Article

Scleroderma and primary biliary cirrhosis.

British medical journal 09/1970; 3(5717):258-9.
Source: PubMed

ABSTRACT Two cases of scleroderma and primary biliary cirrhosis are described. One had systemic sclerosis with primary biliary cirrhosis of six years' duration at the stage of ductular proliferation. The other had the C.R.S.T. syndrome (calcinosis, Raynaud's phenomenon, sclerodactyly, and telangiectases) with primary biliary cirrhosis at the florid stage. Several similar cases were found in a review of other reports, and it is suggested that the association may be due to a common "autoimmune" process.

0 Bookmarks
 · 
65 Views
  • [Show abstract] [Hide abstract]
    ABSTRACT: Primary biliary cirrhosis (PBC) can be complicated by systemic sclerosis (SSc) and more specifically, limited cutaneous SSc (lcSSc), which was previously called CREST syndrome. Moreover, combined PBC and SSc has been described in many case reports. Although neither the etiology of PBC nor that of SSc has been elucidated, some genetic and immunological factors are known to be shared. Both disorders are autoimmune fibrotic diseases characterized by increased levels of pro-fibrotic cytokines transforming growth factor β (TGFβ) and IL-6, which have recently been suggested to influence Th17 cells and regulatory T cells involved in acquired immunity. LcSSc is accompanied by CREST symptoms, although complete CREST cases are rare, with relatively high prevalence of Raynaud's phenomenon, sclerodactyly and telangiectasia, and lower prevalence of calcinosis and esophageal dysmotility. Because patients with anti-centromere antibody-positive PBC-SSc are at a high risk of developing portal hypertension, particular attention should be paid to the management of gastroesophageal varices. In addition, the management of SSc-related non-hepatic disorders, such as pulmonary fibrosis, pulmonary hypertension, heart disorder, infection and malignancy, is also important for improved outcomes. Since PBC is often complicated by rheumatic disease, hepatologists should keep the possibility of systemic disorder in mind when examining PBC patients.
    Hepatology Research 12/2013; · 2.07 Impact Factor
  • [Show abstract] [Hide abstract]
    ABSTRACT: Primary biliary cirrhosis (PBC) is an autoimmune disease of the liver characterised by biochemical evidence of cholestasis, elevated alkaline phosphatase levels and the presence of the highly disease specific anti-mitochondrial autoantibodies. Extra-hepatic autoimmune manifestations are common, including rheumatic disorders, such as systemic sclerosis (SSc). Notably, PBC is the most frequent autoimmune liver disease in SSc patients. Based on skin lesion extension, two major SSc disease subgroups are recognised: limited cutaneous SSc (lSSc) and diffuse cutaneous SSc. Anti-centromere antibody (ACA) positivity is highly characteristic of SSc, with up to 90% prevalence in lSSc patients. ACA has also been found in up to 30% of PBC patients and 80% of patients with a PBC/SSc overlap syndrome. The diagnostic and clinical significance of ACA positivity in patients with PBC without SSc has recently been under investigation, with several studies highlighting links to severe bile duct injury and portal hypertension. This review discusses the diagnostic and clinical relevance of ACA in patients with PBC, with or without SSc.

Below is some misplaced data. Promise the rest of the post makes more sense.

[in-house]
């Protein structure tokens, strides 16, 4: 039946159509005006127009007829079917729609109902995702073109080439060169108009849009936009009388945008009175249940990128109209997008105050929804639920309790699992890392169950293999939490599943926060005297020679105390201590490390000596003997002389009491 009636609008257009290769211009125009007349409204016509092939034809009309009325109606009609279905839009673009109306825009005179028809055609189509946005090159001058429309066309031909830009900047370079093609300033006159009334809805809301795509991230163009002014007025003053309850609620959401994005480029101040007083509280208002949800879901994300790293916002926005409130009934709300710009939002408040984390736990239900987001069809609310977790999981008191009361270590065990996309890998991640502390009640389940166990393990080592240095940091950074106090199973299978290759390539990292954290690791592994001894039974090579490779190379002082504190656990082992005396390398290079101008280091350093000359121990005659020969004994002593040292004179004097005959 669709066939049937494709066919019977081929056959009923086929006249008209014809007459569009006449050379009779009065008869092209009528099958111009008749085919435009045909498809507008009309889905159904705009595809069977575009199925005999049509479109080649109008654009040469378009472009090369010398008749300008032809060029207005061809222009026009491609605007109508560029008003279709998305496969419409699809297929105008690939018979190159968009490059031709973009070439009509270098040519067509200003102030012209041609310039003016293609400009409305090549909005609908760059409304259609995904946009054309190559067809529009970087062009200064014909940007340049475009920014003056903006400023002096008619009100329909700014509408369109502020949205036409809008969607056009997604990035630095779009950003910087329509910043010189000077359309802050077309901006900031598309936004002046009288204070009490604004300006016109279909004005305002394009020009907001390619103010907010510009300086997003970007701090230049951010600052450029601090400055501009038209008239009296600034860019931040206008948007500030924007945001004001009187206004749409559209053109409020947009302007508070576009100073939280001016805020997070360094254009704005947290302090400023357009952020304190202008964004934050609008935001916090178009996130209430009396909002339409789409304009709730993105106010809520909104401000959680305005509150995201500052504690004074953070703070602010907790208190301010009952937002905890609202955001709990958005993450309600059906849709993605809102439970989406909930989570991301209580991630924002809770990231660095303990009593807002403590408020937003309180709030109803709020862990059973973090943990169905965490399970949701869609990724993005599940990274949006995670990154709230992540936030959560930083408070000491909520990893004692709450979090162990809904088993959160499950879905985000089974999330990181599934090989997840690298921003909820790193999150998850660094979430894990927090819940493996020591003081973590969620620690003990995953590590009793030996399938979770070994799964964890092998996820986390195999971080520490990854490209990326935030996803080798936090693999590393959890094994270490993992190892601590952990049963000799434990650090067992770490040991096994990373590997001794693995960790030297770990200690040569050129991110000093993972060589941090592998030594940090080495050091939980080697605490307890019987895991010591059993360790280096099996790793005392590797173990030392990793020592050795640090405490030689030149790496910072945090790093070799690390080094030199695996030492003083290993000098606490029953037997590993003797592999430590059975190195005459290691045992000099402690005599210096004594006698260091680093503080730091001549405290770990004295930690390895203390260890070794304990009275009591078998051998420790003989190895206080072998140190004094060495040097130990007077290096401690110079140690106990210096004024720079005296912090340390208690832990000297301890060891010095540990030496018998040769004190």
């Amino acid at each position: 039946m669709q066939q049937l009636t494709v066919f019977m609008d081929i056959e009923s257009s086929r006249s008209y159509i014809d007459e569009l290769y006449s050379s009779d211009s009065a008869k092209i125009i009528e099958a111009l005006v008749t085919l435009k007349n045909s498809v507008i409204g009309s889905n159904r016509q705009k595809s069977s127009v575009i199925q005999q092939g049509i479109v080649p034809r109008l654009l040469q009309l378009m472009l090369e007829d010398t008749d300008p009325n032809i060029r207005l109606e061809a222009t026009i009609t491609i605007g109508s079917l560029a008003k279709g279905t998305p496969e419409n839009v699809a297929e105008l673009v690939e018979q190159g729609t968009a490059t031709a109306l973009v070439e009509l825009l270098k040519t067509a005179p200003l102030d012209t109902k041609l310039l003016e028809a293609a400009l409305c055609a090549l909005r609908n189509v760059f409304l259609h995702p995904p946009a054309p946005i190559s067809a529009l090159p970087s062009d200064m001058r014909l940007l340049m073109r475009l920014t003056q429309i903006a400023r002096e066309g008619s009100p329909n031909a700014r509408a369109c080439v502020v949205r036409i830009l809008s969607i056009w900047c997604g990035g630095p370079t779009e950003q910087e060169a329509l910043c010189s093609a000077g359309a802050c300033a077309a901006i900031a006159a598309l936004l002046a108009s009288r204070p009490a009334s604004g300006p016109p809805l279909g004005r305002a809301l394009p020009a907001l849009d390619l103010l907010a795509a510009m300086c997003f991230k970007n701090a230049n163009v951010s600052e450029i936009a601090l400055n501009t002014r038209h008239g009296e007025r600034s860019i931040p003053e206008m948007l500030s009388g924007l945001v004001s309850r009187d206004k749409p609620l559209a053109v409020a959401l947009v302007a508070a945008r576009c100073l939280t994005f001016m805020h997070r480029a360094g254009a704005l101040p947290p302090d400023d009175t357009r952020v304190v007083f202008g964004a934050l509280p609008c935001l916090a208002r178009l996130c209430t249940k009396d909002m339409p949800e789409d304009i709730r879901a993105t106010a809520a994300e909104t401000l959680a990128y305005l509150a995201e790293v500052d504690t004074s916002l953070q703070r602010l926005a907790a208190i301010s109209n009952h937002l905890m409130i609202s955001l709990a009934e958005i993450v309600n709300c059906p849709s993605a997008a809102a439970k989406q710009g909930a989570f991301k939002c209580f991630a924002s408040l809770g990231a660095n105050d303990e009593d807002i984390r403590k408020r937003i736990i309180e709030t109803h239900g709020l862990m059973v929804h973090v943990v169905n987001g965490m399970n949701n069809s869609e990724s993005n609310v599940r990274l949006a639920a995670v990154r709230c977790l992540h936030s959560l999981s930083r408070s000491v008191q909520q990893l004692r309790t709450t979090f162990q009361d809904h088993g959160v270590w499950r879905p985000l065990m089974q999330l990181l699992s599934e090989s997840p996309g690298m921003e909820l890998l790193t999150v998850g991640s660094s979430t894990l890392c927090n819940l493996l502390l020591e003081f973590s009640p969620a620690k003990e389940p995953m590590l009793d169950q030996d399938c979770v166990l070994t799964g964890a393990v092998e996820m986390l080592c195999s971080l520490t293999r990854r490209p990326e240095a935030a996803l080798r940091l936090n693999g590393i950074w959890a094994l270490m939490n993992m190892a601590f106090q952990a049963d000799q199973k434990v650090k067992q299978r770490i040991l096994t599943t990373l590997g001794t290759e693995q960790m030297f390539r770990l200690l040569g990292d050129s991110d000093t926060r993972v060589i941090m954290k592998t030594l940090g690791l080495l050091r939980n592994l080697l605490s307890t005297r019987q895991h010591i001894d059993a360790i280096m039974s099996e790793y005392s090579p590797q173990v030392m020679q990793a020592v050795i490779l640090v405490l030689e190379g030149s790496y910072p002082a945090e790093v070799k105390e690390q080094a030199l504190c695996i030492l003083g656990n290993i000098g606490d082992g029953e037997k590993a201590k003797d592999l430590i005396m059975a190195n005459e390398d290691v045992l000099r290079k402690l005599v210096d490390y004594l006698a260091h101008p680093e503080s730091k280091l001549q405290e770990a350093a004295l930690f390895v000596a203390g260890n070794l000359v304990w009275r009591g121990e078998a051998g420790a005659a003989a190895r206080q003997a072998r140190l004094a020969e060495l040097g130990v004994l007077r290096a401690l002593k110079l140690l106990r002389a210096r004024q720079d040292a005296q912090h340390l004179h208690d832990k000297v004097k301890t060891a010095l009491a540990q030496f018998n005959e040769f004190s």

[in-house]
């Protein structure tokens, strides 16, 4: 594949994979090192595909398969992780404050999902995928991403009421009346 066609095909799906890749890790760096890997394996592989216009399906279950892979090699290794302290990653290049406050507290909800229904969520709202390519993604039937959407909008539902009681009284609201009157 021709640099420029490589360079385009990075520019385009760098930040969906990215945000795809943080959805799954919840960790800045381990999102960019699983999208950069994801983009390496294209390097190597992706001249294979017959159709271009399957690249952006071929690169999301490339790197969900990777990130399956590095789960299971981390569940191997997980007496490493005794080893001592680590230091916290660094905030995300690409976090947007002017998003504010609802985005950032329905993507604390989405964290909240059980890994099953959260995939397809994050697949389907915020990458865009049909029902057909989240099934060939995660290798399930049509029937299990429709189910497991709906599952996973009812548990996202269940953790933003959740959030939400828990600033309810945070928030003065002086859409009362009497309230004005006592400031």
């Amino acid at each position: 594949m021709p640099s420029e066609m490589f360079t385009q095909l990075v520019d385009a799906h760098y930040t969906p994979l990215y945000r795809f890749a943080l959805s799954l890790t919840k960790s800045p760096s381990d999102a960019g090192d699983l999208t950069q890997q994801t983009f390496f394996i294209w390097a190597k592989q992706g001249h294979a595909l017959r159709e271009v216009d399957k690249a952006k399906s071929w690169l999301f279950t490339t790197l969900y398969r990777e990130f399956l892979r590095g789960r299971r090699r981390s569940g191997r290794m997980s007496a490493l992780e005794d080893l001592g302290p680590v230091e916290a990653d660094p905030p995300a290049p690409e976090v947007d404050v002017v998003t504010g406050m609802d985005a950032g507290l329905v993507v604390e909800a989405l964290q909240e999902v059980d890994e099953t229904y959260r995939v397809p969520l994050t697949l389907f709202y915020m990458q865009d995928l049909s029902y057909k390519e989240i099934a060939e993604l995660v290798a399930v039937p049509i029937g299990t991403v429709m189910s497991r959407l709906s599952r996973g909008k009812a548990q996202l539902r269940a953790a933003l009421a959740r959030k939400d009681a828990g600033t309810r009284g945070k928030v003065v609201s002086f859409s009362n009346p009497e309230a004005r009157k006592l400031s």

Gastroentérologie Clinique et Biologique 07/2013; · 0.80 Impact Factor
  • [Show abstract] [Hide abstract]
    ABSTRACT: OBJECTIVE: To investigate the prevalence of primary biliary cirrhosis (PBC) and PBC-associated autoantibodies in Japanese systemic sclerosis (SSc) patients. METHODS: Clinical data from 225 Japanese SSc patients were retrospectively obtained. Serum samples from these patients were examined for PBC-associated autoantibodies, anti-mitochondrial M2 antibodies (AMA), anti-sp100 antibodies (anti-sp100), and anti-gp210 antibodies (anti-gp210) by enzyme-linked immunosorbent assay. RESULTS: Of 225 patients, 37 (16.4%) had AMA, 13 (5.8%) had anti-sp100, and 3 (1.3%) had anti-gp210. Three patients were positive for both AMA and anti-sp100, and 2 were positive for both AMA and anti-gp210. PBC was found in 22 (9.8%) patients positive for AMA with or without anti-sp100 or anti-gp210, but not in those with anti-sp100 or anti-gp210 without AMA. Furthermore, 13 patients lacking these three antibodies were diagnosed with or suspected of PBC by liver biopsy and/or their clinical manifestation. Multivariable analysis revealed that AMA and anti-centromere antibodies were independently associated with PBC in SSc patients, while anti-sp100 and anti-gp210 were not. CONCLUSIONS: This study has demonstrated even higher prevalence of both PBC-associated autoantibodies and PBC in the Japanese SSc population than in the Caucasian SSc population. AMA and anti-centromere antibodies are likely to indicate increasing risk of PBC in SSc patients.
    Modern Rheumatology 02/2012; · 1.72 Impact Factor

Full-text

View
3 Downloads
Available from